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Feelings are Friends (Not Food)

If you were wondering if this was a reference to an almost twenty year old Pixar film, you were correct. Rather than fish are friends, not food, I’m saying feelings are friends, not food… Keeps the alliteration going.


One of the things growing in awareness for most people is naming feelings as they arise i.e I feel furious as this jerk cuts me off on the highway or I feel irritated because the dishes are, yet again, not done even though he/she said they’d be done. And I’m all here for that; labeling is the most important and crucial step regarding making sense of feelings because it is the first step.


But it’s definitely not the last.


Spotting & Sorting & Soothing

Labeling that feeling is what I like to call spotting. Like a third grader on a field trip at the zoo, “spotting” the feeling is simply noticing its presence. Some feelings are docile, even friendly, like a “koala” of peace after finishing a work deadline or an “elephant” of joy when we reunited with an old friend, as examples. These feelings we tend to emphasize more and want to increase more of, obviously so. But when we spot the “tiger” of rage or the “snake” of tension, i.e. negative feelings, we either sort those all those feelings altogether, making it harder to determine which feeling is actually spotted and irritating the “zoo system” of our emotions, or we suppress those feelings until we later get “bit” by them.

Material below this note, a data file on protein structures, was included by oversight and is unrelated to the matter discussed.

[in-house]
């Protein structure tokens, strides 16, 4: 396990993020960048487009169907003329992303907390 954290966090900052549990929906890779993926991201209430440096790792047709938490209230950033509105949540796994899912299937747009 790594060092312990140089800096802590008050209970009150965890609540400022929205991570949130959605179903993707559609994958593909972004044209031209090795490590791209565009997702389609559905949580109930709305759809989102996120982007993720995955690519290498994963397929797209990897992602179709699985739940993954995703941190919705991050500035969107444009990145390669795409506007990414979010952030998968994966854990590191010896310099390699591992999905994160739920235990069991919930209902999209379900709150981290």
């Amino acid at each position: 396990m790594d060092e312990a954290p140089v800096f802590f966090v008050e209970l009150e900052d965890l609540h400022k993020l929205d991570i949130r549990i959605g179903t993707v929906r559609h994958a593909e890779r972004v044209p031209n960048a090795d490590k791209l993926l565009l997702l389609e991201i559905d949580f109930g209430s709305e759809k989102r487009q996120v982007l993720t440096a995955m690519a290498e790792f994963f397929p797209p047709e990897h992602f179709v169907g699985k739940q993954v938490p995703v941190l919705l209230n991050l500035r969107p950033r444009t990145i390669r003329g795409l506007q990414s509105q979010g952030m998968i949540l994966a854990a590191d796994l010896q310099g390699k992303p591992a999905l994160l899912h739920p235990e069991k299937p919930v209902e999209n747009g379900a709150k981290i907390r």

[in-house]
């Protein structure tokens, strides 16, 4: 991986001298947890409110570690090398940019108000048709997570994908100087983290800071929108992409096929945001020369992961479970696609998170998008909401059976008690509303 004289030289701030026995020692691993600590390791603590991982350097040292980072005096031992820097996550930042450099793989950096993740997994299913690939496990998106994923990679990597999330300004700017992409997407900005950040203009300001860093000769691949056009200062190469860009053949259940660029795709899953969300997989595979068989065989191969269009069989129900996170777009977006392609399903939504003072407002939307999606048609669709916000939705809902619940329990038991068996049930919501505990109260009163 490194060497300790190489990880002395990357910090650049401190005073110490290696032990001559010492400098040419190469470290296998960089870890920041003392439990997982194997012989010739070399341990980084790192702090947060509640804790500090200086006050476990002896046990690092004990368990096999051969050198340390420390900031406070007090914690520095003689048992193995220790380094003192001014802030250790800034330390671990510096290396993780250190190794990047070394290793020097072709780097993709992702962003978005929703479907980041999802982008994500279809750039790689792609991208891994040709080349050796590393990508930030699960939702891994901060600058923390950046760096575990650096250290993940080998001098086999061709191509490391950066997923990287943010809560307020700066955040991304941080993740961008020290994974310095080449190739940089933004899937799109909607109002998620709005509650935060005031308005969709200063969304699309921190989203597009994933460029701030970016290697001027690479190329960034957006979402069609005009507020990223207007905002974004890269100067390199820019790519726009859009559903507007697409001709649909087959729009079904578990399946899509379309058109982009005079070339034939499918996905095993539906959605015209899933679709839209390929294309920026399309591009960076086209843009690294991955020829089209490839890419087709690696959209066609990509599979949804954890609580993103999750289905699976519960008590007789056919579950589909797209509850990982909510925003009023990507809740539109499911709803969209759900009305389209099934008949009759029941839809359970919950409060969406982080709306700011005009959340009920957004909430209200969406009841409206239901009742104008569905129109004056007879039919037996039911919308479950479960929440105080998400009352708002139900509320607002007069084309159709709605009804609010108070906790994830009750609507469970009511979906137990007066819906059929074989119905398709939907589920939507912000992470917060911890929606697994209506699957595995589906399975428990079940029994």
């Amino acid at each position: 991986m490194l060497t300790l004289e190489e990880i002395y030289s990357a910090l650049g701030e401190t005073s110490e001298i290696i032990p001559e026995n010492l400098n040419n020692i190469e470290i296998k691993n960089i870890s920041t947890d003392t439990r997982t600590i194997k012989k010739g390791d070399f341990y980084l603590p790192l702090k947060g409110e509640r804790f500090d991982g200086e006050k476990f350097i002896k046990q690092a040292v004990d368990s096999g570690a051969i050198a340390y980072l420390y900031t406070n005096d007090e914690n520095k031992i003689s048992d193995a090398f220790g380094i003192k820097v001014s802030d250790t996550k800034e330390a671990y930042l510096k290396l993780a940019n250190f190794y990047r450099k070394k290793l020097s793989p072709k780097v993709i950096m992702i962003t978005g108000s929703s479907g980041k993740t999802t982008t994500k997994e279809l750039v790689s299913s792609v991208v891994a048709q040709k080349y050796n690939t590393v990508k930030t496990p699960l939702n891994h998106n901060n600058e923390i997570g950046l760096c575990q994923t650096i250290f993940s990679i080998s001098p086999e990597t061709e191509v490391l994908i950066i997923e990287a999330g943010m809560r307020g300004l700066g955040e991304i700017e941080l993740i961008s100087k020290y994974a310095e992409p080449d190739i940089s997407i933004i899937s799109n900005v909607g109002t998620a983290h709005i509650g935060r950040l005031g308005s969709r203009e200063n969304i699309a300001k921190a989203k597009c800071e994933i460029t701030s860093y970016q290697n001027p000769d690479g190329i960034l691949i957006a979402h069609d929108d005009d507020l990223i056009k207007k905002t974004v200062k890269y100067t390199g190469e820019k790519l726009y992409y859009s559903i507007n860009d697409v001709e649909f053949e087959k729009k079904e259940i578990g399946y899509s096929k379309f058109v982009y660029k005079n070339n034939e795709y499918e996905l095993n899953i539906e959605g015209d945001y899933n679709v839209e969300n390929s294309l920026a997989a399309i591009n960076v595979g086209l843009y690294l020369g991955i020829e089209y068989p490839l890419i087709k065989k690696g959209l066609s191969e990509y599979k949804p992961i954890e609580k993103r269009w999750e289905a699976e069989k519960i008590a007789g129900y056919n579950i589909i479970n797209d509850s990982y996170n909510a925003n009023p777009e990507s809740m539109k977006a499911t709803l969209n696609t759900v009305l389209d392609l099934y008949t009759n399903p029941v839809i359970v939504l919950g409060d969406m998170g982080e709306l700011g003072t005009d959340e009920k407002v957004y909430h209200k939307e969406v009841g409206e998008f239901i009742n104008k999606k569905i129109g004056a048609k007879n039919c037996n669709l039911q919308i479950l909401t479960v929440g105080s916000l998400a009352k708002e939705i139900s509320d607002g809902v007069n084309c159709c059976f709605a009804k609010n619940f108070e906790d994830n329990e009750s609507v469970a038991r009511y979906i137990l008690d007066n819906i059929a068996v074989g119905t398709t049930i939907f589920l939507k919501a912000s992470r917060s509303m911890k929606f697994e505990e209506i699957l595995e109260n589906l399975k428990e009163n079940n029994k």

This leaves us, out of sorts (pun intended). Feelings always come out, and they usually come out worse if they come out sideways. But if we learn to tame them after naming them, they can be our friend, rather than foe.


By “sorting” feelings after “spotting” them, we learn to observe what the feelings are telling us. Perhaps that “tiger” of rage about your child’s repeatedly messy room is, in fact, not beginning with the messy room but is instead “roaring” right as you recall that as a kid, your parents expected an immaculate and spotless room. To be honest, your feelings won’t immediately tell you where they need to be sorted, but over time, you’ll see that the “tiger” isn’t the same as the “snake.” They’re both scary and at first wild, but over time are simpler to manage when sorted separately. Holding them differently is necessary because they need different kinds of taming.


“Soothing” a snake is a whole different animal than a tiger (again, cheesy dad pun). That “snake” holding tension can’t be tamed by all the same methods as the tiger, although they both start “soothing” the same way: exercise, good sleep, healthy diet, investment in social networks, etc. That “snake” might require journaling, meditation, and even checking in with your counselor, while the “tiger” might need participation in extreme or physical sports or specific breathing exercises.


Overall, when we spot a feeling, sort it into a different “pen” than other feelings, then begin to soothe it individually and particularly, we realize our feelings aren’t there to hinder us but rather to help. We can begin to honor all of what it means to be a human and have a healthier internal “zoo” of different but equal feelings.


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